Boston and Maine railroad yard in Keene, c. 1916 PostcardKeeneNHBoston&MaineRRYards1916.jpg
Boston and Maine railroad yard in Keene, c.1916

Timothy Dwight, the Yale president who chronicled his travels, described the town as "...one of the prettiest in New England." Situated on an ancient lake bed surrounded by hills, the valley with fertile meadows was excellent for farming. The Ashuelot River was later used to provide water power for sawmills, gristmills and tanneries. After the railroad was constructed to the town in 1848, numerous other industries were established. Keene became a manufacturing center for wooden-ware, pails, chairs, sashes, shutters, doors, pottery, glass, soap, woolen textiles, shoes, saddles, mowing machines, carriages and sleighs. It also had a brickyard and foundry. Keene was incorporated as a city in 1874, and by 1880 had a population of 6,784. In the early 1900s, the Newburyport Silver Company moved to Keene to take advantage of its skilled workers and location.

New England manufacturing declined in the 20th century, however, particularly during the Great Depression. Keene is today a center for insurance, education, and tourism. The city retains a considerable inventory of fine Victorian architecture from its mill town era. An example is the Keene Public Library, which occupies a Second Empire mansion built about 1869 by manufacturer Henry Colony.

Keene's manufacturing success was brought on in part by its importance as a railroad city. The Cheshire Railroad, Manchester & Keene Railroad, and the Ashuelot Railroad all met here. By the early 1900s all had been absorbed by the Boston & Maine Railroad. Keene was home to a railroad shop complex and two railroad yards. The Manchester & Keene Branch was abandoned following the floods of 1936. Beginning in 1945, Keene was a stopping point for the Boston & Maine's streamlined trainset known at that time as the Cheshire .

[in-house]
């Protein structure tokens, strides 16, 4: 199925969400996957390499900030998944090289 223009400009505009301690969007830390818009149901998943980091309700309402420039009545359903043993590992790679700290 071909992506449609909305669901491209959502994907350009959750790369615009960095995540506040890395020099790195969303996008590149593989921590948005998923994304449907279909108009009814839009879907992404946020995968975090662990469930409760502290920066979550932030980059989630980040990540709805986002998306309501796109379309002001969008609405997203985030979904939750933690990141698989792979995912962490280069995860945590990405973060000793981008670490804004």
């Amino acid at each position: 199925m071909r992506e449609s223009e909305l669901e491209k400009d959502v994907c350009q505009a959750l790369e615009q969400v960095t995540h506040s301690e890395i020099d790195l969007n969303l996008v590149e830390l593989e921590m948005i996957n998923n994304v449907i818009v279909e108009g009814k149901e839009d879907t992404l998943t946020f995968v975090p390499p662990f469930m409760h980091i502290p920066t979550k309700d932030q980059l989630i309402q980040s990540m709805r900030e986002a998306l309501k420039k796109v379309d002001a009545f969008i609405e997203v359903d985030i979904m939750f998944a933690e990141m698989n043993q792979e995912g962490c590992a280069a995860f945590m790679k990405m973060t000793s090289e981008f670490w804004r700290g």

Keene became notable in 1962, when F. Nelson Blount chose the city for the site of his Steamtown, U.S.A. attraction. But Blount's plan fell through and, after one operating season in Keene, the museum was relocated to nearby Bellows Falls, Vermont. The Boston & Maine abandoned the Cheshire Branch in 1972, leaving the Ashuelot Branch as Keene's only rail connection to the outside world.

In 1978, the B&M leased switching operations in Keene to the Green Mountain Railroad, which took over the entire Ashuelot Branch in 1982. Passenger decline and track conditions forced the Green Mountain to end service on the Ashuelot Branch in 1983 and return operating rights to the B&M. However, there were no longer enough customers to warrant service on the line. In 1984, the last train arrived in and departed Keene, consisting of Boston & Maine EMD GP9 1714, pulling flat cars to carry rails removed from the railyard. Track conditions on the Ashuelot Branch were so poor at the time that the engine returned light (without cars) to Brattleboro. A hi-rail truck was used instead to remove the flatcars.